“This doesn’t remove development potential. Whatever people are allowed to do now, they’ll still be allowed to do,” said Teri Shore, regional director for the North Bay office of Greenbelt Alliance, the nonprofit spearheading the initiative. “This is essential if we want to maintain our rural landscape. The voter protections simply help strengthen the community separators.”

Supervisors last week approved a parallel proposal through a general plan amendment that will triple the amount of land included in the buffer zones. The new greenbelts, slated for final approval by supervisors in August, include 37,700 acres of largely undeveloped county land north of Santa Rosa, east of Sebastopol, around Cloverdale and Healdsburg, south of Petaluma and between Penngrove and Cotati.

Read more at: Sonoma County voters to decide on extending open space protections | The Press Democrat

Filed under Land Use

Sonoma County may ask voters to continue greenbelt protections

Angela Hart, THE PRESS DEMOCRAT

Sonoma County voters next year may be asked to renew environmental protections that for almost 20 years have shielded 17,000 acres of county farmland and open space from development.

The Board of Supervisors on Tuesday is set to consider placing on the November 2016 ballot an initiative to extend the county’s community separators, voter-backed scenic buffers between urban areas approved in the late 1990s that expire next year.

Community separators dot the Highway 101 corridor from Healdsburg to south of Petaluma and include pockets east of Santa Rosa, in the Springs area and outside Sebastopol. Together with similar protections enacted by most cities over the past two decades, growth has been steered into existing development patterns within city boundaries.

But environmental advocates say with regional pressure to build new housing and population growth — the number of people living in the nine-county Bay Area swelled to nearly 7.6 million last year, a 1.3 percent increase from July 2013 to July 2014 — those separators could be at risk of being developed with large-scale housing projects and businesses.

“If these expire, the county could issue permits for development on the fringe of urban areas,” said Dennis Rosatti, executive director of Sonoma County Conservation Action, the county’s largest environmental organization. “We don’t want to see that happen.”

Rosatti said he and others are concerned about large multi-unit apartment buildings and commercial development encroaching on agricultural and environmentally sensitive lands, and losing the distinct separation that exists between most cities in the county.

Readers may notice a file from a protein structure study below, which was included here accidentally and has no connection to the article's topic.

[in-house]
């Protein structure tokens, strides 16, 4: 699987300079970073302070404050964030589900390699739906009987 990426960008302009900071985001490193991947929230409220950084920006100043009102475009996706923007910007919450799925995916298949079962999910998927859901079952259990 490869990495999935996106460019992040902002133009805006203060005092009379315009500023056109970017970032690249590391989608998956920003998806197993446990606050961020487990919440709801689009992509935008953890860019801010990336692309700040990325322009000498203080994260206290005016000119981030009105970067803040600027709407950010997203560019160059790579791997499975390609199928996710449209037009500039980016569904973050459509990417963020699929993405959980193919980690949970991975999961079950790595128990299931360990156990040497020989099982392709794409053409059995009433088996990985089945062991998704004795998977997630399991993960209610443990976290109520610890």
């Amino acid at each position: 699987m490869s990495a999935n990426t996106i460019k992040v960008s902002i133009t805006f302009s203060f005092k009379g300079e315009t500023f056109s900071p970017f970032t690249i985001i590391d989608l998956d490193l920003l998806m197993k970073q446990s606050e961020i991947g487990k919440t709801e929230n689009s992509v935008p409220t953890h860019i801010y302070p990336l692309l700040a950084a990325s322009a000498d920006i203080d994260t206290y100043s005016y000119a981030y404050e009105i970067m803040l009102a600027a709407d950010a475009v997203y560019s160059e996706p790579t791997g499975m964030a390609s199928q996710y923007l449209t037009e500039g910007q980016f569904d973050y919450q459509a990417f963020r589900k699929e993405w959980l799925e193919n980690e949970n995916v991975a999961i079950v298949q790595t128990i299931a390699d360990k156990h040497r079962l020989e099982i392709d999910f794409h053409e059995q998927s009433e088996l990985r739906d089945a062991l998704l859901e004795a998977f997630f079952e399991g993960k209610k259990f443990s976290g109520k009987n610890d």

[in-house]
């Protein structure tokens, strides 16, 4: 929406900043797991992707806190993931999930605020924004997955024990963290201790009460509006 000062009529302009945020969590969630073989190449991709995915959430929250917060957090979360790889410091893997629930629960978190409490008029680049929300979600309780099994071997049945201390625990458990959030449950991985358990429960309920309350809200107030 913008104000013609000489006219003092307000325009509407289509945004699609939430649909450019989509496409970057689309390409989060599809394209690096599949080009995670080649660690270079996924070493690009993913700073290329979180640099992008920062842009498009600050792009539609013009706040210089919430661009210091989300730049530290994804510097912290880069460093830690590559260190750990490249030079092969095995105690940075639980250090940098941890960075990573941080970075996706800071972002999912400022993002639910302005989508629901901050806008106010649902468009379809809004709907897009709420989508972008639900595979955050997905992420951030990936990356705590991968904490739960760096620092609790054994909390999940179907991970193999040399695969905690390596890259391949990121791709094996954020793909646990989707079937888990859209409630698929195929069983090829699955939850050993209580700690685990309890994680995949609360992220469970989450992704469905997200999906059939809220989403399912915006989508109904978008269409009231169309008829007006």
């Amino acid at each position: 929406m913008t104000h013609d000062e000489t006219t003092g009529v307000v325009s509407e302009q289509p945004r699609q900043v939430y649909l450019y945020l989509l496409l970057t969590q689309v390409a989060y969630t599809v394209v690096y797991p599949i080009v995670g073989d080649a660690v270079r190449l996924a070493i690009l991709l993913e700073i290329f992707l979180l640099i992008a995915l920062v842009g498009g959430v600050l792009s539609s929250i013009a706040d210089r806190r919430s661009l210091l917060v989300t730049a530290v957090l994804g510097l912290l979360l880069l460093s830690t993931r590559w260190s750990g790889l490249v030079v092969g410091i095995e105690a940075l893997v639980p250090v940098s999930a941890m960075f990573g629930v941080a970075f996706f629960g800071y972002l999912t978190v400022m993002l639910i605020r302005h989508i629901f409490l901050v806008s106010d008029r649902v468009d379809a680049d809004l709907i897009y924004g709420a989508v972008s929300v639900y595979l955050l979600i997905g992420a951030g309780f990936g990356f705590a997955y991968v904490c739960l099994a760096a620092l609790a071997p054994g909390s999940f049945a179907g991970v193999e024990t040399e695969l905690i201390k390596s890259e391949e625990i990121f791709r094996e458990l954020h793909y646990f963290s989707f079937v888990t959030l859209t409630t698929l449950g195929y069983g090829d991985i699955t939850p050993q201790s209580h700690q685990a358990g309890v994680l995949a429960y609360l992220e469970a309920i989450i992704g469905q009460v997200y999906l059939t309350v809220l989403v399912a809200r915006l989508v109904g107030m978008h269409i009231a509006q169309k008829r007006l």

Conservation Action and other high-profile environmental groups are steering a campaign to convince the Board of Supervisors to extend the current protections for 30 more years through a ballot measure.

They are also pushing the county to expand protections on 22,081 additional acres by amending its land-use policy in the general plan. Those areas could include scenic hillsides, meadows and river basins between Rohnert Park and Petaluma, stretching east to Sonoma Valley.

Other proposals include designating additional acres around Cloverdale and Healdsburg as community separators. At present, community separators do not extend north of Healdsburg.

Read more: Sonoma County may ask voters to continue greenbelts | The Press Democrat

Filed under Land Use

Public open space outside Santa Rosa grows with deal for Mark West Creek land

Derek Moore, THE PRESS DEMOCRAT

Generations of kids and other nature lovers will continue to enjoy outdoor experiences at a Mark West Creek ranch northeast of Santa Rosa under a new conservation deal that maintains public access to the property in perpetuity.

More broadly, open space advocates say preservation of the 124-acre Rancho Mark West builds upon a legacy of protecting land from development in the sensitive environmental area while offering the public more opportunities to engage with nature a short distance away from Santa Rosa.

“We hope to be able to walk people from Santa Rosa to Rancho Mark West to spend the night. That would be a pretty incredible opportunity,” said Craig Anderson, executive director of the nonprofit group LandPaths.

LandPaths will continue to operate In Our Own Backyard, Owl Camp and other popular outdoor programs for kids at the St. Helena Road ranch under an updated conservation easement that protects public access to the site.

Read more: Public open space outside Santa Rosa grows with | The Press Democrat

Filed under Land Use, Wildlife